Customers typically have a waste management system for regulatory compliance tracking and reporting. The waste management system generally contains data for metrics like the amounts of hazardous and non-hazardous waste generated, what has been shipped, what gets recycled. The data requested for the sustainability report is already in the regulatory compliance system. Having a separate sustainability process where data is re-entered into a spreadsheet or separate system increases the likelihood of introducing errors. It also weakens traceability and auditability of data, and makes it possible for changes in data to get overlooked.

In order to ensure accuracy and consistency, sustainability reporting should be aligned with the regulatory reporting business process and system. This synchronization will yield higher business process efficiencies, saving time, as well as avoid discrepancies and errors, and provide insights into data changes.  At a minimum, you want to have a plan for aligning systems if synchronization hasn’t been implemented yet.

Approach reporting with a financial mindset. Every public company gets audited and has prescriptive guidelines on how to manage financial information. We see parallels between the rigorous management required for financial data, and that of sustainability reporting. Similar to financial information, customers should audit and certify their sustainability data and reports. Achieving this requires having a process and system that ensures consistency and traceability from the point of origin all the way through to the reporting. You wouldn’t want to put 10,000 pounds of hazardous waste in the sustainability report when your waste management system shows there are actually 11,000 pounds.

Ideally, you want to have a system that can pinpoint exactly what changed and when. The system should have an audit log that tracks what changed, why it changed, when it changed, and who changed it. Returning to the waste example where one side says 10,000 pounds and the other says 11,000, an audit log will help reconcile them. Here, the system can quickly illuminate that a shipment record was modified and increased by 1,000 pounds after the snapshot was taken, ensuring consistency and providing complete line of sight. Access to this information helps companies become efficient in determining whether data changes are material, and warrant updates to regulatory and sustainability reports alike.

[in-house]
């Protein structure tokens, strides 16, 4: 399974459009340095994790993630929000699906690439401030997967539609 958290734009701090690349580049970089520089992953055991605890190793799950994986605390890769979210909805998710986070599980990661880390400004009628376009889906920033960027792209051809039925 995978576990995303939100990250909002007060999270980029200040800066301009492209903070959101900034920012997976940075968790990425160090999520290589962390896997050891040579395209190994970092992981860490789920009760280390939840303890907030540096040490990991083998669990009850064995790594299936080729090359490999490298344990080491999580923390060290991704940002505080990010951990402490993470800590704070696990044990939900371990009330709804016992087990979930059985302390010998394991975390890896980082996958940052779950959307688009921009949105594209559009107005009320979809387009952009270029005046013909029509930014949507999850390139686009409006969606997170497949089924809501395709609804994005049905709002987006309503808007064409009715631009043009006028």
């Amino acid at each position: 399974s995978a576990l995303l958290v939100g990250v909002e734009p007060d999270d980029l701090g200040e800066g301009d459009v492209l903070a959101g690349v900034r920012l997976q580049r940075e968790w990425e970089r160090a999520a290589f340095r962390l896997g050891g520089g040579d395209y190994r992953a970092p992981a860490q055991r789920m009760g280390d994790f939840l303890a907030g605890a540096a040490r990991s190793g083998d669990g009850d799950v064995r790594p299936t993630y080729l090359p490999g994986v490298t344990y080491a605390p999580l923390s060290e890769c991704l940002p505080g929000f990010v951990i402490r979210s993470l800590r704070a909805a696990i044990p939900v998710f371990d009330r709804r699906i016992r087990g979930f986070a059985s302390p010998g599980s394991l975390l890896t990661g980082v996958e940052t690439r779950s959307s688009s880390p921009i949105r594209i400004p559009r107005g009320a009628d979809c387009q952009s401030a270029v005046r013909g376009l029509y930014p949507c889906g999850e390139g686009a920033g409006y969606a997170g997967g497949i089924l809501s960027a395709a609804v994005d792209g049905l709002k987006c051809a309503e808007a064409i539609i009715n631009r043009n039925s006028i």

For asset-intensive companies sustainability reporting is a major factor in financial and long-term success. It can have a significant impact on operations, and on the communities where companies operate. What used to be something nice to have has become a must-have in an era where investors evaluate asset-intensive companies by their commitment to sustainability. Communities are demanding responsible neighbors and customers are responding by evolving their purchasing decisions. Don’t get left behind. The new normal is a smooth integration of regulatory and sustainability reporting in a common system, improving data integrity and accountability. One day, my grandmother, who in her retirement age suffers from various diseases such as angina, coronary heart disease, diabetes, stomach ulcer, etc., the district physician prescribed such pills as Valium. It has a calming, analgesic and pressure-reducing property. Probably, ithas some otherproperties, butIwrite only about what I personally know, as is effectivefor my granny, with whom I has lived from early childhood.

Mike Easley helps customers plan and deploy enterprise environmental, health, and safety EHS solutions. He has more than 20 years of experience in this industry, which benefits customers during the implementation of their EHS solutions. He has spent his career learning and refining best practices in the EH&S industry, working on projects ranging from single-site implementations to global deployments. Mr. Easley holds a B.S. in chemical engineering from University of Missouri–Rolla.

Source: Environmentalleader